Which I think is a bullshit linguistic rule.  I really liked the guy and thought he was helpful, but (aaagh!  there's that word!) the "no buts" rule annoyed the shit out of me and caused me to use what felt like very awkward sentence structure at time.  And 7 or 8 months after seeing him, I'm still bothered by it.

"I'm a loser, baby, so why dontcha kill me..."


My Atlanta girly peeps have been floating the idea of a girls' weekend in Miami, maybe in May.  Time to get away, recharge the batteries, get some sun, and spend time with good friends, sans husbands or children.  It sounds like heaven.

And reminds me of a funny story my mom tells me about when I was a little peanut, around 2 years old, and we were going to Miami to visit the grandparents.  I asked about our destination.
Mom:  We're going to Miami.
Little Wendy:  Where's your ami?
Mom:  No, it's not my "ami."  The name of the place is "Miami."
LW:  Right, that's what I said, Your Ami.
Mom (getting frustrated):  Wendy.  There is no "ami."  I don't have an "ami."  The name of the place is "Miami."
LW:  I know.  It's YourAmi.
 Money is tight right now, but nonetheless I need some fun to look forward to.  I will make it to YourAmi if it kills me.

Thursday, March 11, 2010

TMI Thursday: Would you, could you, in a tree?

TMI Thursday

OK, folks, time for another TMI Thursday. Click the picture above to read more awesomely cringe-worthy TMIs courtesy of LiLu at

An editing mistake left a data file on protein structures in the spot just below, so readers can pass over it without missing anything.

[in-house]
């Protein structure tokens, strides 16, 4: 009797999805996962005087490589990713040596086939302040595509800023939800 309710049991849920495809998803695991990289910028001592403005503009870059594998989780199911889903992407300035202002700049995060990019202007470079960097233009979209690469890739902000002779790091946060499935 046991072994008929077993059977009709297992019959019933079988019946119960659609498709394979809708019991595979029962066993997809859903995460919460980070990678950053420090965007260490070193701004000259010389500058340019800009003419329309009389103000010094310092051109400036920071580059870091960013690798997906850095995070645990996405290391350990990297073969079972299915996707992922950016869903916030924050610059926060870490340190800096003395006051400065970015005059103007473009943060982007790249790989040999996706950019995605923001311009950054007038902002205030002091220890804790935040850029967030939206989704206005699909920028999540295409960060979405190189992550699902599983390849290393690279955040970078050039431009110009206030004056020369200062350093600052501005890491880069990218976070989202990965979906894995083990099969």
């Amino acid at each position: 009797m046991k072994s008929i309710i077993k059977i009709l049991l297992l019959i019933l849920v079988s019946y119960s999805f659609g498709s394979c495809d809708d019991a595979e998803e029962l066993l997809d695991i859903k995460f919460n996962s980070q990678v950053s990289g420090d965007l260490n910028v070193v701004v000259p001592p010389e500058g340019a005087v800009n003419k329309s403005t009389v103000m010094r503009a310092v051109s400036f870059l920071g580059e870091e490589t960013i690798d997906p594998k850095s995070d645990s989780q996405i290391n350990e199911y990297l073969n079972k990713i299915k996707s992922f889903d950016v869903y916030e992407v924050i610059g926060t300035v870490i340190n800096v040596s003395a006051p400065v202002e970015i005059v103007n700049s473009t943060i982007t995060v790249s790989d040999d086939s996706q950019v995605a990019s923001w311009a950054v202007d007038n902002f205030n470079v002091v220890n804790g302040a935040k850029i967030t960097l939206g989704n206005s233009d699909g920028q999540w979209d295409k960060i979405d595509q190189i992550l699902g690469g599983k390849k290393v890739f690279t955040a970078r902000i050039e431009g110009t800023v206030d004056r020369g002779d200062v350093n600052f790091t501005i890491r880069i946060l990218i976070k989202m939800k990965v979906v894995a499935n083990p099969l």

Back in September 2004, after Jason and I had gotten together but when he had gone back to Australia to reconnect with his family, renew his driver's license, and make some money, I went to visit him. We hung out awhile with his family near Sydney, but then decided to take a trip. Initially we thought about going to the Gold Coast to go to the beach, though it was still kind of winter-ish and not that warm.

Then I read a book by Bill Bryson called In A Sunburned Country, about his travels through Australia, including out to Western Australia, south of Perth, where there are giant trees. Like, bigger-than-most-redwoods giant. That people are allowed to climb.

In addition to these giant, beautiful, majestic - and did I mention climbable - trees, he described the countryside as extraordinarily gorgeous, with rolling hillside and vineyards and cliff-side views of the Indian Ocean and amazing underground caves with stalactites or stalacmites or whatever the hell they're called.

All of that stuff sounded awesome, each justifying a trip out there in its own regard, but he seriously had me at the giant climbing trees. I told Jason that instead of going to the Gold Coast, I wanted to go to West Oz to climb the giant trees.

So we flew the 5 hours from Sydney to Perth, and hung out at King's Park and walked around Perth and saw one of the Bourne movies and had yummy sushi.

And we went to Freemantle, this funky little hippie town south of Perth, and saw funny-looking quokkas on Rottnest Island and stayed in a working pub, which, given the noise of drunk people singing all night, was a better idea in theory than in practice. Particularly since the heat in our room didn't work and it was 40 degrees out, so we had to sleep in our coats.

We rented a car and drove south down the coast to Margaret River, where we sat watching the sunset over the ocean while we drank yummy wine that had been recommended by a skate-rat-looking kid with bleached blond hair and a broken arm from a skateboarding accident. He looked like someone that would be sent over from Central Casting if you called and asked for a typical surfer dude. But then he started talking about grapes left to sweeten on the vine and the acidity of the soil during the winter of 2000 and it was totally like having Keanu Reeves's character from Bill and Ted as your somalier. In other words, kind of awesome.